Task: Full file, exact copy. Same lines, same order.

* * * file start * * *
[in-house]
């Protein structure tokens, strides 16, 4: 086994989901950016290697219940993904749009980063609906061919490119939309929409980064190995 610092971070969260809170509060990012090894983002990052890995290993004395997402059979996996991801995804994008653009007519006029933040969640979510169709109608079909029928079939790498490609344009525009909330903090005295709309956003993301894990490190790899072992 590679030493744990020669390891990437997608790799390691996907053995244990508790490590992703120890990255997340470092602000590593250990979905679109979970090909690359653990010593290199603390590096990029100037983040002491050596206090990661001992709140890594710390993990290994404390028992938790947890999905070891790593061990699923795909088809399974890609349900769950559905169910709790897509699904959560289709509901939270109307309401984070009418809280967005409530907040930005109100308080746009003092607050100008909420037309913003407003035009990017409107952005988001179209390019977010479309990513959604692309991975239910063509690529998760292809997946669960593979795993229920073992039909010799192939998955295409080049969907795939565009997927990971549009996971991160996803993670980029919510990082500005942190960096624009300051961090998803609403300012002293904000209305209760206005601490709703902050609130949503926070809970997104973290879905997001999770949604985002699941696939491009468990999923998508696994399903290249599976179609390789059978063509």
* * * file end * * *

[in-house]
């Protein structure tokens, strides 16, 4: 086994989901950016290697219940993904749009980063609906061919490119939309929409980064190995 610092971070969260809170509060990012090894983002990052890995290993004395997402059979996996991801995804994008653009007519006029933040969640979510169709109608079909029928079939790498490609344009525009909330903090005295709309956003993301894990490190790899072992 590679030493744990020669390891990437997608790799390691996907053995244990508790490590992703120890990255997340470092602000590593250990979905679109979970090909690359653990010593290199603390590096990029100037983040002491050596206090990661001992709140890594710390993990290994404390028992938790947890999905070891790593061990699923795909088809399974890609349900769950559905169910709790897509699904959560289709509901939270109307309401984070009418809280967005409530907040930005109100308080746009003092607050100008909420037309913003407003035009990017409107952005988001179209390019977010479309990513959604692309991975239910063509690529998760292809997946669960593979795993229920073992039909010799192939998955295409080049969907795939565009997927990971549009996971991160996803993670980029919510990082500005942190960096624009300051961090998803609403300012002293904000209305209760206005601490709703902050609130949503926070809970997104973290879905997001999770949604985002699941696939491009468990999923998508696994399903290249599976179609390789059978063509």